Signs point to stadiums becoming a no-sell issue


January 11, 1998|By Peter Schmuck | Peter Schmuck,SUN STAFF

The era of the publicly financed stadium may be coming to an end, if what's happening in Minnesota is any indication.

The Minnesota Twins have spent the past couple of years trying to persuade local politicians to build a new baseball-only facility in the Twin Cities. Owner Carl Pohlad even set a deadline for public funding and reached a tentative agreement to sell the club to businessman Don Beaver, who said he hopes to move it to North Carolina.

Trouble is, nobody fell for it. The state legislature let the Nov. 30 deadline pass without approving a funding plan and now one lawmaker is encouraging his fellow politicians to call the team's bluff.

Rep. Kevin Knight returned from a fact-finding trip to North Carolina last week and called a news conference to tell voters that the Twins have no place to go. Support for a publicly financed stadium in either the Winston-Salem or Charlotte area is far from guaranteed.

Knight is advising his fellow legislators to put the whole stadium issue on the back burner for two to three years, essentially telling the Twins to go ahead and try to move if they can find a stadium deal elsewhere.

Minnesota's stadium authority, meanwhile, is preparing to sue the Twins if they try to leave the Metrodome, charging that Major League Baseball created the bad economic conditions that the Twins will cite to trigger an escape clause in their lease. If that doesn't work, they also may consider a challenge to baseball's antitrust protection.

Neither legal gambit figures to succeed, but either one of them could provide a disincentive for baseball owners to approve the sale and relocation of the team. The fact that the deadline passed without an agreement to sell the team may indicate that Pohlad knows his bluff hand has been called.

Club officials continue to hold out hope that a group of legislators sympathetic to the team will be able to push through a last-ditch funding plan later this month. Confidential to pro-stadium Twins fans: Don't hold your breath.

The times they are a-changing when it comes to local stadium financing. The voters have figured out that they lose on both ends of the new stadium equation. They pay to build it, then pay premium ticket prices or worse -- pay for ridiculously expensive seat licenses -- to sit in it.

The benefits of a new state-of-the-art stadium go entirely to the team, as evidenced by the $250 million price that recently was offered for the once-struggling Texas Rangers franchise. The value of the club more than doubled after the stadium was completed, but none of that money will go toward retiring the debt on The Ballpark in Arlington.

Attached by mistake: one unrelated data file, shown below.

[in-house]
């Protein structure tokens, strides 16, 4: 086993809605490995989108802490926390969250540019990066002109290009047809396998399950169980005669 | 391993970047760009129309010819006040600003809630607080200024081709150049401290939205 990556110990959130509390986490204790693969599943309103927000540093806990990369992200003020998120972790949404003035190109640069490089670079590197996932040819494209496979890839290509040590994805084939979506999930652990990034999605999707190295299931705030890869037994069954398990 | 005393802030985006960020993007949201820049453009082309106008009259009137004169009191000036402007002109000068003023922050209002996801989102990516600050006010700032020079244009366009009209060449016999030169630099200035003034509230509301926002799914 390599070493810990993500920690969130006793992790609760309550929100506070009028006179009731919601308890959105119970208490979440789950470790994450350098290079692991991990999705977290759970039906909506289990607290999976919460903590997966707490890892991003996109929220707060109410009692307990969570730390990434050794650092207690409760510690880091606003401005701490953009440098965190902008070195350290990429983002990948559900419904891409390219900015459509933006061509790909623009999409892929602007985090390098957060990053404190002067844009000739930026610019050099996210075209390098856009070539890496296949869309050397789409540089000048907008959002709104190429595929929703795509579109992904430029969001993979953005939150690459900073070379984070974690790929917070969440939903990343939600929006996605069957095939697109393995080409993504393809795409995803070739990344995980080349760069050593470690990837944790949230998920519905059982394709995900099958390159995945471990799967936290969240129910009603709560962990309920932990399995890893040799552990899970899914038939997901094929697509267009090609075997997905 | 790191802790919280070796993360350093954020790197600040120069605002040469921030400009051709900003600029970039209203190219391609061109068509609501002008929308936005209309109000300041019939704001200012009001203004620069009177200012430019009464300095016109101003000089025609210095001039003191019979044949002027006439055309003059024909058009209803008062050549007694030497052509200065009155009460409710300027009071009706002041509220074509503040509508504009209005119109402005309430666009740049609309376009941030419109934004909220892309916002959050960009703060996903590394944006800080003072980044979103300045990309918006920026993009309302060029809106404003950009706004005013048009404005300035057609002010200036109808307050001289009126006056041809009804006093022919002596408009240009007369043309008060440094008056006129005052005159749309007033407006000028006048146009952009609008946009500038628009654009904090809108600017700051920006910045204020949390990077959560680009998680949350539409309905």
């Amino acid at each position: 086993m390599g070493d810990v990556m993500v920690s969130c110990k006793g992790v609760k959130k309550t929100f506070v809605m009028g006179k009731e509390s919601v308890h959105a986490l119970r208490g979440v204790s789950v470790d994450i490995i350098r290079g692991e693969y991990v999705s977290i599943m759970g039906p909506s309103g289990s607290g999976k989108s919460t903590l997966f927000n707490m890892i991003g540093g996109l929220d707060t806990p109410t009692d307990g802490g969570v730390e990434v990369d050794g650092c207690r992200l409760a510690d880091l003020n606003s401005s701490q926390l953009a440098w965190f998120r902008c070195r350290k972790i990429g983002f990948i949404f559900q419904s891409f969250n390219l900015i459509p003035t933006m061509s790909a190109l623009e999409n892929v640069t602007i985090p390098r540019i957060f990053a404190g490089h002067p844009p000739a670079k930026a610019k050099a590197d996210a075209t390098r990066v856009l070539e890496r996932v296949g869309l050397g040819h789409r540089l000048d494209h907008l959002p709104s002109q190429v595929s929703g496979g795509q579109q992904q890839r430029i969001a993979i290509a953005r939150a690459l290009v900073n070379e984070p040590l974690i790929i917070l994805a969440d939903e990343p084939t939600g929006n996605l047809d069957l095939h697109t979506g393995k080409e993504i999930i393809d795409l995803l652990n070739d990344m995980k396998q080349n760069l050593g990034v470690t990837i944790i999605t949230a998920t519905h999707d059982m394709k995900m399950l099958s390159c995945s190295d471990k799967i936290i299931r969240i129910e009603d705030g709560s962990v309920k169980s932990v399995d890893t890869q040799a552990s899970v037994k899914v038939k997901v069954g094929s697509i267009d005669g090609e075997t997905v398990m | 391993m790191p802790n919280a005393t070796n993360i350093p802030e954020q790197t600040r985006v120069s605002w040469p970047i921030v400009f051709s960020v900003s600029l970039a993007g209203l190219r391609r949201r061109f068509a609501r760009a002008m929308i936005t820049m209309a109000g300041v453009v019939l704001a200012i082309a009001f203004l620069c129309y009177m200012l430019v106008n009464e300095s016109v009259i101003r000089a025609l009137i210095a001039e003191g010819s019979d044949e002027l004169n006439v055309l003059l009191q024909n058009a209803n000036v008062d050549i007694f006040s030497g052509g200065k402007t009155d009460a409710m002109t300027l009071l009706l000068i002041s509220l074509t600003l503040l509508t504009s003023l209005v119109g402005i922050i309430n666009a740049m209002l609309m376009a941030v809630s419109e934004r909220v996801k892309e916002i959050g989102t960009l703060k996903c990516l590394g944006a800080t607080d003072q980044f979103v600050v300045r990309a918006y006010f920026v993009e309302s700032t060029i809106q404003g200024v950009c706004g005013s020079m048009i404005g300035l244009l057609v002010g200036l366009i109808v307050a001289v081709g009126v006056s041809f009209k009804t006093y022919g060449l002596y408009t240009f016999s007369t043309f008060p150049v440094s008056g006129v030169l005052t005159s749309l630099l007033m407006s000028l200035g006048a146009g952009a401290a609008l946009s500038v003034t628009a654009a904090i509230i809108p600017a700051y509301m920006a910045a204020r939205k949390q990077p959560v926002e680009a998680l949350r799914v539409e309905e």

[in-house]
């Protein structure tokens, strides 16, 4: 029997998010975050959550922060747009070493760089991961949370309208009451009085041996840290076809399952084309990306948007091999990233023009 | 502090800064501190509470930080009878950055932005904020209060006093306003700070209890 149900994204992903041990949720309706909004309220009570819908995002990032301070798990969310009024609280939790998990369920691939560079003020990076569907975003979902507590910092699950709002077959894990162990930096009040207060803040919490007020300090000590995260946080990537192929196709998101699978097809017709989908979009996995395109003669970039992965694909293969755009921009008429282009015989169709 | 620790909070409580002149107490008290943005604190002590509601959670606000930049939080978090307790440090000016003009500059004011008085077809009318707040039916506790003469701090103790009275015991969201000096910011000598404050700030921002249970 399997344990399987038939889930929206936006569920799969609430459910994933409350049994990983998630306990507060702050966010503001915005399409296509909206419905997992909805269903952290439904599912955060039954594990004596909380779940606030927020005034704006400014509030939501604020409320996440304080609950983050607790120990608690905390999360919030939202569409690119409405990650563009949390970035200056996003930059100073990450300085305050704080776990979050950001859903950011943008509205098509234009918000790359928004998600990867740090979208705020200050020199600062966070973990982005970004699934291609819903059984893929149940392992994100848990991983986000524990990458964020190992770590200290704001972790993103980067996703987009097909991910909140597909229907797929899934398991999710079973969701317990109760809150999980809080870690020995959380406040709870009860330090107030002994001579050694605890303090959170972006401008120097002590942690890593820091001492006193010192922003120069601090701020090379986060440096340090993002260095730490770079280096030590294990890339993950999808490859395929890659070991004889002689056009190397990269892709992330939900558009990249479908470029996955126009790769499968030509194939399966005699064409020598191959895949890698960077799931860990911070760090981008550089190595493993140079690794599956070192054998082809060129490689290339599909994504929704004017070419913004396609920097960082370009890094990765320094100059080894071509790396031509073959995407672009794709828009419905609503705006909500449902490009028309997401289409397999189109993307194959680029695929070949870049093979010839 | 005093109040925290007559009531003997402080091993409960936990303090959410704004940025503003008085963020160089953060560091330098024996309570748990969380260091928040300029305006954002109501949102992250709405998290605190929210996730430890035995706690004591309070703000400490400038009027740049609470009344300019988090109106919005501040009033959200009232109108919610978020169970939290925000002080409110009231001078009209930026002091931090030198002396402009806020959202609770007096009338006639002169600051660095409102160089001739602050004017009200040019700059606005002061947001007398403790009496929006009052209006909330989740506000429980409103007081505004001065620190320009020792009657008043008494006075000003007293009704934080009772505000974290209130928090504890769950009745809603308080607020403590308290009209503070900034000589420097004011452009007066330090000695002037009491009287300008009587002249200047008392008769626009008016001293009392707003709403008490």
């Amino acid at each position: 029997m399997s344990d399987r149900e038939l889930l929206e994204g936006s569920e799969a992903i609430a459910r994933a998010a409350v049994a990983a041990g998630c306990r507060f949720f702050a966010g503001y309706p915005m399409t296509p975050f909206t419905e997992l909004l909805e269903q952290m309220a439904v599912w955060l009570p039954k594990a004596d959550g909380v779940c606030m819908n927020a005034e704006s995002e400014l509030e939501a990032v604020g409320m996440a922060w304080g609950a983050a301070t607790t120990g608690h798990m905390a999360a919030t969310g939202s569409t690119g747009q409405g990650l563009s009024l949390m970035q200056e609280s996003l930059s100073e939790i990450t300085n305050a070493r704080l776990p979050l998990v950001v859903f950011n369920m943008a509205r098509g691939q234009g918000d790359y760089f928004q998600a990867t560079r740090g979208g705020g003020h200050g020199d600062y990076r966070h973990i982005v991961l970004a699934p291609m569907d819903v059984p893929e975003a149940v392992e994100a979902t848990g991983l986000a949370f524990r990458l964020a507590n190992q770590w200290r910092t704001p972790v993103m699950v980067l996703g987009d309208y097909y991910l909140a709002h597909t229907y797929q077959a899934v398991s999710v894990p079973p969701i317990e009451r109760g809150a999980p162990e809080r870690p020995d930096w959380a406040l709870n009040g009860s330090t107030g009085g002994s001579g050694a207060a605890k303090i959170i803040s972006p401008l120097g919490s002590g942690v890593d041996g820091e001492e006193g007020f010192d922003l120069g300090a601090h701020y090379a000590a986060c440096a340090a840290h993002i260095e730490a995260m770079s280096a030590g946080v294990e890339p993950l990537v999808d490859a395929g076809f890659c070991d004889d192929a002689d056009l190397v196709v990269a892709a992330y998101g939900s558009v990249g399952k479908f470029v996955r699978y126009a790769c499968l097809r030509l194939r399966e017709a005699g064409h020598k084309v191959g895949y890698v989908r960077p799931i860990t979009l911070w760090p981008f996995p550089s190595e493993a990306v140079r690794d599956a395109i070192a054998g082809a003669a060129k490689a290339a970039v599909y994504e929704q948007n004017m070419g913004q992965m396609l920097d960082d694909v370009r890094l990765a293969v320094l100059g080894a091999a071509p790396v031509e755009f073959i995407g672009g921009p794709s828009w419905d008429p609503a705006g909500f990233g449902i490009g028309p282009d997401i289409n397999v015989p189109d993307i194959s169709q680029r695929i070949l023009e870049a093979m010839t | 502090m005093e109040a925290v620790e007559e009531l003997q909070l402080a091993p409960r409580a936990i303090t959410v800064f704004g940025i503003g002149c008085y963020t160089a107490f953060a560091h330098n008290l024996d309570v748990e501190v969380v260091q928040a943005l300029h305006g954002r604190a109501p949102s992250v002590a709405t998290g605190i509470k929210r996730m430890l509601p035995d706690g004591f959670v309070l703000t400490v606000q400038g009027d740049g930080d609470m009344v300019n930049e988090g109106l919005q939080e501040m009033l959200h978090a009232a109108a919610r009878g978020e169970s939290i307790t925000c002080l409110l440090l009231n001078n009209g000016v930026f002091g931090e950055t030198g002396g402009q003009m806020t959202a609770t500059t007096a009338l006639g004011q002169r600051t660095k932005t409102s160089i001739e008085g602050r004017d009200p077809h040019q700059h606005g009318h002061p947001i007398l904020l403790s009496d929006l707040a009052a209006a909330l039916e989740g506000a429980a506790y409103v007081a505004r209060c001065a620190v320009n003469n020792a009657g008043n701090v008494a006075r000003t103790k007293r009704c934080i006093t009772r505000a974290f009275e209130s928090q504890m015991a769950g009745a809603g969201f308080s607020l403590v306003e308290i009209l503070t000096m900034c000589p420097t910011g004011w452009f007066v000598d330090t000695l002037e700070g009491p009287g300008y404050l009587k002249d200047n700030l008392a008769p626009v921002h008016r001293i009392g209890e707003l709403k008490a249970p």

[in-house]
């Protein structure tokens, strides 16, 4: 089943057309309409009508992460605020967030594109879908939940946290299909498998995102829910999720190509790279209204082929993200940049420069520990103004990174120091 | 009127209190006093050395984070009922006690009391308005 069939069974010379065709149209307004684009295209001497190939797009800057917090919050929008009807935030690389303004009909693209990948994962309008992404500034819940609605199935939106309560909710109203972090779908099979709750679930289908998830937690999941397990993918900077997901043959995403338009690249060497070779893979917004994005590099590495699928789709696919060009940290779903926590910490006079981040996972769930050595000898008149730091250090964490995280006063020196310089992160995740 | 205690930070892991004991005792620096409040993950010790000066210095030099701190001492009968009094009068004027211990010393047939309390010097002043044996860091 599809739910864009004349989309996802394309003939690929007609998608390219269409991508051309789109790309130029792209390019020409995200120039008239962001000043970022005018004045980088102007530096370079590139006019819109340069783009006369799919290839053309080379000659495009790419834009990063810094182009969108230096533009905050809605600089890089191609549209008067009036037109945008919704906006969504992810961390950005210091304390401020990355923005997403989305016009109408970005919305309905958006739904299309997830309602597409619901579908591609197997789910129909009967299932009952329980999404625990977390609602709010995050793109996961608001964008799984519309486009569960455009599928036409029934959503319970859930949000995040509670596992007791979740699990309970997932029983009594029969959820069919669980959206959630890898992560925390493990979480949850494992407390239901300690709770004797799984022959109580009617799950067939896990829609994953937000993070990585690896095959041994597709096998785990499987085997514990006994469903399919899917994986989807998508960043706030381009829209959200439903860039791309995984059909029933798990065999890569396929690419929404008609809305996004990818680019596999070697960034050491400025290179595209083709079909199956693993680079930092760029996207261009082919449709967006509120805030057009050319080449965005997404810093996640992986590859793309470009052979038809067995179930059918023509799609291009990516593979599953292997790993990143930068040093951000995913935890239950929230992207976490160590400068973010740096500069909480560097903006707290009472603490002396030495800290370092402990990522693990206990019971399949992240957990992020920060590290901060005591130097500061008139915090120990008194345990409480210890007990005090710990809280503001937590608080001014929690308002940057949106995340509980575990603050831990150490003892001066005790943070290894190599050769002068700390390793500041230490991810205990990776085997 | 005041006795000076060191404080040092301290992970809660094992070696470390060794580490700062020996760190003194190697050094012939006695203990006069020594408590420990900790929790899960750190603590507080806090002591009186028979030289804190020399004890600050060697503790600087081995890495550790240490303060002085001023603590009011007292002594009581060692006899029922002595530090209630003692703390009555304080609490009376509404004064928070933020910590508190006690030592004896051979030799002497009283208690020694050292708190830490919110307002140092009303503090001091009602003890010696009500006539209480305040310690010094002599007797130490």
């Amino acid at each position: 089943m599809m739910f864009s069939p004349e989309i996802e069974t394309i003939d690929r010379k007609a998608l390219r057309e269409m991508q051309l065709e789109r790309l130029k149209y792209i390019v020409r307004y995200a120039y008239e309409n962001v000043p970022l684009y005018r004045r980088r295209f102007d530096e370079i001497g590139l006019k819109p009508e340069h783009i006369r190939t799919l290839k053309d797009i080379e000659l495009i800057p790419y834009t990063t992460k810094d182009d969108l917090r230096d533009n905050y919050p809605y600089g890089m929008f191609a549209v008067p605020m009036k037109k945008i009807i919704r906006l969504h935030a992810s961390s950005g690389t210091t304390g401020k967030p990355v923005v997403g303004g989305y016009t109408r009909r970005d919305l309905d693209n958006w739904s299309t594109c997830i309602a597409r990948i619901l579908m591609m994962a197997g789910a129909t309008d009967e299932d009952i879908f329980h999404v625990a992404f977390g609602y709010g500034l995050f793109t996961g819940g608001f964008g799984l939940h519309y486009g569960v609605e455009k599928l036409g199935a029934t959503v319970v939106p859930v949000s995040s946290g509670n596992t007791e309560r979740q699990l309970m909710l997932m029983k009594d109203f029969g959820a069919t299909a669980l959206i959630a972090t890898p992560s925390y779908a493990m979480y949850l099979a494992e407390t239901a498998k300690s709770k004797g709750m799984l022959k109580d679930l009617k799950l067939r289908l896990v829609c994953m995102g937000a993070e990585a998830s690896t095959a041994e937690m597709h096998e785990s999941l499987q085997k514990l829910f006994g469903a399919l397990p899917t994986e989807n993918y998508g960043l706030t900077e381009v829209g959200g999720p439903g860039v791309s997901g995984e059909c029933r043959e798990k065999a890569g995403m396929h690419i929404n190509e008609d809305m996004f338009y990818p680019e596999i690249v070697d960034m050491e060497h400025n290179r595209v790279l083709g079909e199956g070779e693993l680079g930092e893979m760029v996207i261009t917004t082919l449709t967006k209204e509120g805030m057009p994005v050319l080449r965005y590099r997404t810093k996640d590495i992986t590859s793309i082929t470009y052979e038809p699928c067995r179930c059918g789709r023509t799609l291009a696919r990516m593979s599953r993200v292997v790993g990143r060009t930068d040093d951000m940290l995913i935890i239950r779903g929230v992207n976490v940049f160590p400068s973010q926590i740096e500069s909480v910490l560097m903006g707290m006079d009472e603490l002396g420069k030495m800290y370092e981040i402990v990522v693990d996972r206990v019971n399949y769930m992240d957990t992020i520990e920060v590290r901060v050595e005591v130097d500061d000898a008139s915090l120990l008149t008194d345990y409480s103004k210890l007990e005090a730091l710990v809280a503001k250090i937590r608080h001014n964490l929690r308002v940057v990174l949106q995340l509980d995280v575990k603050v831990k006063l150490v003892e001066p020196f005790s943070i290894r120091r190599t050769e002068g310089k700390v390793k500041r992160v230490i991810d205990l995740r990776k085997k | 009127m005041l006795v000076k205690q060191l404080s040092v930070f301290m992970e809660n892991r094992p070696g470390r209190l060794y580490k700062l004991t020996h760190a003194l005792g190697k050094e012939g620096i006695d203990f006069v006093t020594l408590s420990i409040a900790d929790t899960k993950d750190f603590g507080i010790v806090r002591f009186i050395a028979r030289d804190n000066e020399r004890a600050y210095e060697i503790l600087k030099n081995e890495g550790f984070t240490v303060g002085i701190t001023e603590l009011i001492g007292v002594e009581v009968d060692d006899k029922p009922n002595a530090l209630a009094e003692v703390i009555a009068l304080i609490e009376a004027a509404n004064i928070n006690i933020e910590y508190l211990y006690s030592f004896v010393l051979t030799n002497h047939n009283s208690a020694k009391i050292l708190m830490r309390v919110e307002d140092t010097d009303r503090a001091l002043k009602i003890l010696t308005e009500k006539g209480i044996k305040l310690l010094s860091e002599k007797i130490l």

The Twins clearly would benefit from a new stadium. They might even be able to pull off the kind of baseball renaissance that has taken place since the Cleveland Indians moved into Jacobs Field. But with salaries skyrocketing again, there's no guarantee that the Twins franchise would be able to afford a competitive team even after it moves into a new ballpark.

Sutton was deserving

It's hard to understand why there was any debate about the qualifications of right-hander Don Sutton after he was elected to the Hall of Fame. He ranked 10th on the all-time win list and fifth on the all-time strikeout list. End of conversation.

There are no objective standards for induction at Cooperstown, but 300-plus victories should do the trick unless there's a serious question of integrity.

Sutton's detractors might point to the fact that he was often accused of scuffing the ball during his lengthy career, but that certainly would not be enough to shut him out of the Hall of Fame. When Gaylord Perry was inducted, they had to wipe Vaseline off the podium after his acceptance speech.

No one would argue that Sutton was the most dominant pitcher of his era. He wasn't. But he was one of the most consistent and durable pitchers of his time.

No consensus on Perez

Former Cincinnati Reds great Tony Perez could make a similar -- if less compelling -- argument for admission. He has been passed over seven times, even though he ranks 16th on the all-time RBI list and every one ahead of him is a Hall of Famer.

Perez drove in 100 runs or more seven times and drove in 90 or more for 11 straight seasons, but he diluted his accomplishments by staying around five years too long.

Does he deserve to be in the Hall of Fame? Probably, but there is no consensus, so he may have to wait for the next thin ballot to get in.

It won't be next year, when Nolan Ryan, George Brett and Robin Yount are all but certain to be elected on the first ballot.

Look out for Padres

The San Diego Padres continue to stock up on pitching and seem poised to make a big run at the National League West title this year. The acquisition of right-hander Kevin Brown might be the most important off-season move made by any National League club, and the signing last week of veteran Mark Langston also could end up having tremendous significance.

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